DURHAM — Kohei Sato began his junior campaign with the University of New Hampshire men’s hockey team by scoring more goals in the season’s first two games than he did over his previous two years.
Sato matched his career goal total by scoring twice in UNH’s 6-2 season-opening victory at Miami of Ohio last Friday and recorded another goal when the teams skated to a 4-4 tie the next night.
The forward from Nishitokyo, Japan, logged a goal and an assist in both his freshman and sophomore seasons.
Sato and the Wildcats (1-0-1) will play at Bentley (0-2) of the Atlantic Hockey Association Friday at 7:05 p.m.
UNH coach Mike Souza said each of Sato’s goals against Miami of Ohio came as a result of his speed and elite skating ability. While speed has always been Sato’s biggest asset since arriving on campus, he has recently learned how and when slowing his game down can lead to results.
“When you skate that way, you’re always in a rush to go a million miles an hour,” Souza said of Sato. “For someone like him, he’s starting to really understand, hey, the less I move sometimes, the more I end up with the puck. Hopefully he continues that trend.”
Sato said he and Souza talked at the end of last season about the forward slowing his game down — not necessarily with his skates but in his head.
“Coach talked about doing less is more — especially when things are going your way doing less is more,” Sato said. “I tried to focus on that in the offseason to try to slow my game down and learn (the) defensive side of the game and create momentum from that and bring more in the offense.”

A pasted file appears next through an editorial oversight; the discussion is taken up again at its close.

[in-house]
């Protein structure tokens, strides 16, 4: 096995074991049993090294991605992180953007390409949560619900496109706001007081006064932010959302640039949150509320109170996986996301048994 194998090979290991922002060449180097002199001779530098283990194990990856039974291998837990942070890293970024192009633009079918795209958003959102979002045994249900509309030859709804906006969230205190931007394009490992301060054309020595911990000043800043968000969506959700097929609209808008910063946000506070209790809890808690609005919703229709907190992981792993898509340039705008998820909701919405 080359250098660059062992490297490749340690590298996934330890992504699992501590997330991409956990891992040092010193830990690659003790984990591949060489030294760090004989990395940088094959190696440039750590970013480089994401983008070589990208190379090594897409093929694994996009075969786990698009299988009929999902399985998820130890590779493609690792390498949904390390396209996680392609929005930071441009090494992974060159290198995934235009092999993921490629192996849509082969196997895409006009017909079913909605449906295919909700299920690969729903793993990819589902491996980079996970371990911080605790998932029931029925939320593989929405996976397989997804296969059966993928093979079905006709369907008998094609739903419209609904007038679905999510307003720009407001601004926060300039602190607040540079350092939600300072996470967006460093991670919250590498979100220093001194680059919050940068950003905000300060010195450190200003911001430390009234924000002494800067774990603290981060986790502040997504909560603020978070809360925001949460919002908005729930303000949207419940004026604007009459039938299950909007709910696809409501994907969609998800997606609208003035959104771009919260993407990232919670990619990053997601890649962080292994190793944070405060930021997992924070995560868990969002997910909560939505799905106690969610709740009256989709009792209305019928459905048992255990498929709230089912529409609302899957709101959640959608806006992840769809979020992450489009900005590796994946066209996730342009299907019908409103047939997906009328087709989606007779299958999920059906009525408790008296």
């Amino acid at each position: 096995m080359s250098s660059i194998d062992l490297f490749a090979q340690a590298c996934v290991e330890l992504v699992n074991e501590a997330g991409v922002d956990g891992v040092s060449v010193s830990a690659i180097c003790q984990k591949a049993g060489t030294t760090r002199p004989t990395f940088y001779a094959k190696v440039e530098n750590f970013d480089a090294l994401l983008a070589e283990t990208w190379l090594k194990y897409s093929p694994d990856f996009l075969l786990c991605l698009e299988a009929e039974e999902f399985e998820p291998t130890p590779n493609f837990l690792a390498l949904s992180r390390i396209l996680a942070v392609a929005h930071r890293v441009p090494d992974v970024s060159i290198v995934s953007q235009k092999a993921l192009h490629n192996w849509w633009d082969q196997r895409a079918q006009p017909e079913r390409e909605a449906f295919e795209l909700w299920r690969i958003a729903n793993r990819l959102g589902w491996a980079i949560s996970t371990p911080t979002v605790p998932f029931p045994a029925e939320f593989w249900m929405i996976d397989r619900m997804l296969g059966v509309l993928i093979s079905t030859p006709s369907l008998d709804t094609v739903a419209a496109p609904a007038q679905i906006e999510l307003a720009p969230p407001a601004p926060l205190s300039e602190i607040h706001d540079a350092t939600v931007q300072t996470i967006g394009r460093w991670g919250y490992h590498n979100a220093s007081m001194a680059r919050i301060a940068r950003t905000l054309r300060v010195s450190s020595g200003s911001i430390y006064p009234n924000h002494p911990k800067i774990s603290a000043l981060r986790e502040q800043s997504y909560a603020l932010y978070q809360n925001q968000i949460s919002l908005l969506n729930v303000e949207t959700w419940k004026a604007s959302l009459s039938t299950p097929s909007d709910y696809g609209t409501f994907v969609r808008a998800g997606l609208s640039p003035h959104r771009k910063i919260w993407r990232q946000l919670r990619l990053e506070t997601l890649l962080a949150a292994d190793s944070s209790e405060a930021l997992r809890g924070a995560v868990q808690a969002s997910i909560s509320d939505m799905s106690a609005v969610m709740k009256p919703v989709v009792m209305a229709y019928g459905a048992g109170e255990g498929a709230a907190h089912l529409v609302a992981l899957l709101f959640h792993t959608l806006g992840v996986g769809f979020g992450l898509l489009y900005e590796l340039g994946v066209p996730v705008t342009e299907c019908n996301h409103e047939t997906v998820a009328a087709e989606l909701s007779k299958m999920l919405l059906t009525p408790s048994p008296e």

Sato also spent his offseason working on getting stronger, the mental side of hockey, bringing a lot of energy during his shifts and being consistent.
Sato, who became the first Japanese player to participate in an NCAA Division I hockey game when he made his UNH debut, built his confidence this past summer when he represented Japan in the 2019 Ice Hockey World Championship in Estonia. Over five games in the tournament, Sato notched two goals and two assists.
“There’s nothing like it,” said Sato, who also represented Japan with the men’s under-20 national team in the International Ice Hockey Federation Challenge Cup of Asia in 2015. “It’s an honor and privilege to represent your country and anytime you can do that you just try to make the most of it.”
Sato said he learned from Team Japan’s experienced professionals and enjoyed playing alongside his friend Yuki Miura, who is a junior forward for Lake Superior State of the Western Collegiate Hockey Association. Miura, who is from Tokyo, and Sato live 20 minutes from each other and played on rival teams growing up, Sato said.
“You get a chance to play with some pros in a pro tournament and you realize, wow, I’m just as good or better than most if not all these guys, and I think it did a lot for his confidence,” Souza said of Sato’s experience in the tournament. “We’ve noticed it right from the start of our practices that he looks like a junior. He looks like a guy who’s been around and is ready to take that next step.”
Sato will try to build on what Souza called a great start to his season against Bentley on Friday.
The Wildcats’ five goals-per-game average is tied for sixth in the country and ranks second in Hockey East. UNH also boasts the No. 4 power-play unit in the nation after going 5-for-11 on the man advantage last weekend. Junior Max Gildon is the reigning Hockey East co-defensive player of the week after registering a goal and three assists against Miami of Ohio.
Bentley is coming off an opening weekend in which the Falcons were outscored 7-1 at AHA foe Robert Morris despite outshooting the Colonials, 81-38, over two games.
Souza said he knows 18th-year Falcons coach Ryan Soderquist well as they grew up not far from each other in Massachusetts. Souza is from Wakefield, Mass., while Soderquist is from Stoneham, Mass. Souza also was an assistant coach at Connecticut during the Huskies’ final season in the AHA (2013-14).
“I coached in the Atlantic league and it’s a huge opportunity anytime you get to play a Hockey East team,” Souza said. “No matter what conference you’re playing against, you can win and you can lose and it’s going to require our best.”